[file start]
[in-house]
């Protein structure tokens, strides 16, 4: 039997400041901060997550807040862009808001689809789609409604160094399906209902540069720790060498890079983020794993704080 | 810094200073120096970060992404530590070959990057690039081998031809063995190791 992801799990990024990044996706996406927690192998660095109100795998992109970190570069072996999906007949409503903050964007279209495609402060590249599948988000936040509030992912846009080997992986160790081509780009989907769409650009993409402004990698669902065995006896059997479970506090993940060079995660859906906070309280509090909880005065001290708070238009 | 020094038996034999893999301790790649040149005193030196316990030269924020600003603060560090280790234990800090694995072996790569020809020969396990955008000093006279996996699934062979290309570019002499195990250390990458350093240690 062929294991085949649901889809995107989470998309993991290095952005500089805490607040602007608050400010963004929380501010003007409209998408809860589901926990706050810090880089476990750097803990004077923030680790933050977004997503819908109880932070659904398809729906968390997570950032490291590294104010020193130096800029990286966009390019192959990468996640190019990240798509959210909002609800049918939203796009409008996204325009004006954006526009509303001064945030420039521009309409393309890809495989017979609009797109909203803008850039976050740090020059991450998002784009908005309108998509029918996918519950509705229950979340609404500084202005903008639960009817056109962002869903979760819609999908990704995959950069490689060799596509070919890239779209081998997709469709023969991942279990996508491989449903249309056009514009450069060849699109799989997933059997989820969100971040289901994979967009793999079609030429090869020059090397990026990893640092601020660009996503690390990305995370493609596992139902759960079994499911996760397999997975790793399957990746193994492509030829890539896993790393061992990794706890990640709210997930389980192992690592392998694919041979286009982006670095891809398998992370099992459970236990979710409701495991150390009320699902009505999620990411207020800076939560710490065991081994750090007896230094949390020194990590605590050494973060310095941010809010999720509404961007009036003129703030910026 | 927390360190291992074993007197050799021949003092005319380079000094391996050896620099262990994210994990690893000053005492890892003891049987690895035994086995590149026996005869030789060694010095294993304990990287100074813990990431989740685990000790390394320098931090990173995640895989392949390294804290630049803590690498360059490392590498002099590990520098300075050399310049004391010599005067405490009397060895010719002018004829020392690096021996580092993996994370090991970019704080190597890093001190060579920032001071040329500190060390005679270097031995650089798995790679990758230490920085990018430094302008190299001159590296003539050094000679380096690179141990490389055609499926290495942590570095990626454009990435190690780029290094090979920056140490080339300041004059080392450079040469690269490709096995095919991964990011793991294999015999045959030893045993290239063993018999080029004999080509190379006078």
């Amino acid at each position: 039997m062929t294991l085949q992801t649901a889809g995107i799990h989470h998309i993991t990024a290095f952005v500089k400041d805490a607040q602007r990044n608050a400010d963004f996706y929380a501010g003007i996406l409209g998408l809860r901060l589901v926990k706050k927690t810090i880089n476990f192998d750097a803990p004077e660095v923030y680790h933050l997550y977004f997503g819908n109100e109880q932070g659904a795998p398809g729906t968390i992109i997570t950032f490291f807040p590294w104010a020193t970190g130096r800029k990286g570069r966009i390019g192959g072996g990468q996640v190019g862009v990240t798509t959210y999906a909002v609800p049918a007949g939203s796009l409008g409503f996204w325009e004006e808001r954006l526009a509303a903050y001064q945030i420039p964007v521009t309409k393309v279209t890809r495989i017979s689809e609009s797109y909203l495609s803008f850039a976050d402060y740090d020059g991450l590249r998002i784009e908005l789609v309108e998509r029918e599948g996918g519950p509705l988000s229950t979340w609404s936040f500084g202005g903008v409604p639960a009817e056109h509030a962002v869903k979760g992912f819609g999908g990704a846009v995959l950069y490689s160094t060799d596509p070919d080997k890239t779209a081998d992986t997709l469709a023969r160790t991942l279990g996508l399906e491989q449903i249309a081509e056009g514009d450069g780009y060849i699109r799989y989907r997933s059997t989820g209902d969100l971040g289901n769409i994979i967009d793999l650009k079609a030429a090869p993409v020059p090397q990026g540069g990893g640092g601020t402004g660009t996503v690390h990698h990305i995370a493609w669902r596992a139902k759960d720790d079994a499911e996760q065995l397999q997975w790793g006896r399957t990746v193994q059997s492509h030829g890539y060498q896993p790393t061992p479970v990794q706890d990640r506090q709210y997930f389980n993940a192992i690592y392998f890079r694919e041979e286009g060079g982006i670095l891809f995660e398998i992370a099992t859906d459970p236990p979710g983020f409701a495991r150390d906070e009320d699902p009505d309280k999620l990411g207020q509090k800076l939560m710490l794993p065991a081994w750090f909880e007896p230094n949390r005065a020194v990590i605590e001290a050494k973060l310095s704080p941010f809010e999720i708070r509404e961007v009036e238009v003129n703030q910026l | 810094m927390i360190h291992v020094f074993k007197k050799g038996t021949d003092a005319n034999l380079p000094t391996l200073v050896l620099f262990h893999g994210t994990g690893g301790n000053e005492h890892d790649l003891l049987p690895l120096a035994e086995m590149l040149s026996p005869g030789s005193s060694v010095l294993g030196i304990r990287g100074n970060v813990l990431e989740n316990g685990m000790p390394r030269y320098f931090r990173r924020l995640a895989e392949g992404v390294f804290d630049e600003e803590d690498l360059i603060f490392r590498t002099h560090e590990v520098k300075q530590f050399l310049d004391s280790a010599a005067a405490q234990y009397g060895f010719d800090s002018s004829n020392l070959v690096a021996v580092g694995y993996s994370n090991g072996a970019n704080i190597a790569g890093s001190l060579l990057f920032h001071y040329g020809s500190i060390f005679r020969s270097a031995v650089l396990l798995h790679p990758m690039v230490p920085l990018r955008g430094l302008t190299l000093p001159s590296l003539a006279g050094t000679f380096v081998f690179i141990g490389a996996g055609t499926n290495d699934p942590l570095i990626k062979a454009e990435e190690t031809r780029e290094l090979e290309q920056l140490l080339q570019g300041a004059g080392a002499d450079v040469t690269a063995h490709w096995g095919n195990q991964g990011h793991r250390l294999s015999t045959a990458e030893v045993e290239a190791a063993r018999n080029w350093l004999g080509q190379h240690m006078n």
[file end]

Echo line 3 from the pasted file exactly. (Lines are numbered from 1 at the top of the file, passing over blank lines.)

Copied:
């Amino acid at each position: 039997m062929t294991l085949q992801t649901a889809g995107i799990h989470h998309i993991t990024a290095f952005v500089k400041d805490a607040q602007r990044n608050a400010d963004f996706y929380a501010g003007i996406l409209g998408l809860r901060l589901v926990k706050k927690t810090i880089n476990f192998d750097a803990p004077e660095v923030y680790h933050l997550y977004f997503g819908n109100e109880q932070g659904a795998p398809g729906t968390i992109i997570t950032f490291f807040p590294w104010a020193t970190g130096r800029k990286g570069r966009i390019g192959g072996g990468q996640v190019g862009v990240t798509t959210y999906a909002v609800p049918a007949g939203s796009l409008g409503f996204w325009e004006e808001r954006l526009a509303a903050y001064q945030i420039p964007v521009t309409k393309v279209t890809r495989i017979s689809e609009s797109y909203l495609s803008f850039a976050d402060y740090d020059g991450l590249r998002i784009e908005l789609v309108e998509r029918e599948g996918g519950p509705l988000s229950t979340w609404s936040f500084g202005g903008v409604p639960a009817e056109h509030a962002v869903k979760g992912f819609g999908g990704a846009v995959l950069y490689s160094t060799d596509p070919d080997k890239t779209a081998d992986t997709l469709a023969r160790t991942l279990g996508l399906e491989q449903i249309a081509e056009g514009d450069g780009y060849i699109r799989y989907r997933s059997t989820g209902d969100l971040g289901n769409i994979i967009d793999l650009k079609a030429a090869p993409v020059p090397q990026g540069g990893g640092g601020t402004g660009t996503v690390h990698h990305i995370a493609w669902r596992a139902k759960d720790d079994a499911e996760q065995l397999q997975w790793g006896r399957t990746v193994q059997s492509h030829g890539y060498q896993p790393t061992p479970v990794q706890d990640r506090q709210y997930f389980n993940a192992i690592y392998f890079r694919e041979e286009g060079g982006i670095l891809f995660e398998i992370a099992t859906d459970p236990p979710g983020f409701a495991r150390d906070e009320d699902p009505d309280k999620l990411g207020q509090k800076l939560m710490l794993p065991a081994w750090f909880e007896p230094n949390r005065a020194v990590i605590e001290a050494k973060l310095s704080p941010f809010e999720i708070r509404e961007v009036e238009v003129n703030q910026l | 810094m927390i360190h291992v020094f074993k007197k050799g038996t021949d003092a005319n034999l380079p000094t391996l200073v050896l620099f262990h893999g994210t994990g690893g301790n000053e005492h890892d790649l003891l049987p690895l120096a035994e086995m590149l040149s026996p005869g030789s005193s060694v010095l294993g030196i304990r990287g100074n970060v813990l990431e989740n316990g685990m000790p390394r030269y320098f931090r990173r924020l995640a895989e392949g992404v390294f804290d630049e600003e803590d690498l360059i603060f490392r590498t002099h560090e590990v520098k300075q530590f050399l310049d004391s280790a010599a005067a405490q234990y009397g060895f010719d800090s002018s004829n020392l070959v690096a021996v580092g694995y993996s994370n090991g072996a970019n704080i190597a790569g890093s001190l060579l990057f920032h001071y040329g020809s500190i060390f005679r020969s270097a031995v650089l396990l798995h790679p990758m690039v230490p920085l990018r955008g430094l302008t190299l000093p001159s590296l003539a006279g050094t000679f380096v081998f690179i141990g490389a996996g055609t499926n290495d699934p942590l570095i990626k062979a454009e990435e190690t031809r780029e290094l090979e290309q920056l140490l080339q570019g300041a004059g080392a002499d450079v040469t690269a063995h490709w096995g095919n195990q991964g990011h793991r250390l294999s015999t045959a990458e030893v045993e290239a190791a063993r018999n080029w350093l004999g080509q190379h240690m006078n």